San Joaquin River by U.S. Fish and Wildlife Service Pacific Southwest Region.

    Conserving Riparian Habitat in California’s Central Valley

    7 Million Metric Tons of Carbon

    Along the Sacramento and San Joaquin Rivers in California, birds such as the federally endangered Western Yellow-billed Cuckoo and Least Bell’s Vireo rely on riparian systems for breeding habitat. The Central Valley JV has produced a plan that calls for conserving more than 300,000 acres of riparian forests. Meeting the habitat goals for healthy populations of cuckoos, vireos, and many other bird species will also add to the buffers for local communities against river flooding and grow the Central Valley landscape’s capacity to capture and store carbon.

    Vehicle emissions calculated using EPA Greenhouse Gas Equivalencies Calculator. Joint Venture carbon sequestration figures are calculated over 25 years, except for Prairie Pothole Joint Venture (20 years).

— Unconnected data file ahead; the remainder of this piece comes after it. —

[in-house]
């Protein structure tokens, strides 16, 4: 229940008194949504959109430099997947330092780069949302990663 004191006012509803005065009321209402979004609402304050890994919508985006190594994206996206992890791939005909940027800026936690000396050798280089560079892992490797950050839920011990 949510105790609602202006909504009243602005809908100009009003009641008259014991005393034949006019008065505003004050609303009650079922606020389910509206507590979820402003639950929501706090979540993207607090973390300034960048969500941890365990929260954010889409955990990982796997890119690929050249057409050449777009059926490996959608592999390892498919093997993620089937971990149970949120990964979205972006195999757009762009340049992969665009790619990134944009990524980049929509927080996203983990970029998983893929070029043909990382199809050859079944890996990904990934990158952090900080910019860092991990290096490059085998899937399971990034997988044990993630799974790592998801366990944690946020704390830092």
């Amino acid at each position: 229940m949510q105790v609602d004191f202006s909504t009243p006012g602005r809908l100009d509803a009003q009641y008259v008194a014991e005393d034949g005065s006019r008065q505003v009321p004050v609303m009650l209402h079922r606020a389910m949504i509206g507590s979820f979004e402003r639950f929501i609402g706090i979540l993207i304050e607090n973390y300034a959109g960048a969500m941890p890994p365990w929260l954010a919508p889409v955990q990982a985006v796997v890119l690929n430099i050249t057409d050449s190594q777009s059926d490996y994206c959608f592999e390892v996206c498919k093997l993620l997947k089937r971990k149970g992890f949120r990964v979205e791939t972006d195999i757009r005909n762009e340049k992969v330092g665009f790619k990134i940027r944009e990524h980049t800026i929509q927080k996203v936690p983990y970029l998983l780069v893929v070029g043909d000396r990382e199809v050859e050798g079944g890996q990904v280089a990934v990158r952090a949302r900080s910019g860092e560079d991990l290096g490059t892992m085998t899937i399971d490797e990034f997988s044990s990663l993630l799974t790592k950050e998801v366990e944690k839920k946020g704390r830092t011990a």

Accelerating a fire-safe future for Oregon’s forest communities

Throughout western forests, Collaborative Forest Landscape Restoration Programs (CFLRPs) have the potential to increase populations of at-risk birds, while decreasing severe wildfire risks for some of America’s most vulnerable wildland-urban interface communities. These fire-adapted forest landscapes historically burned regularly, but over the past 100 years such fires were suppressed and logging practices were largely unsustainable, causing fuel loads to build up. Now climate change is raising severe fire risks and threatening water security for communities such as Medford and Ashland in Oregon, which lie in one of the highest fire-risk landscapes in the Pacific Northwest.

olive-sided flycatcher (bird). a grayish brown flycatcher perches on the end of a twig
Olive-sided Flycatcher by Jeremiah Trimble/Macaulay Library.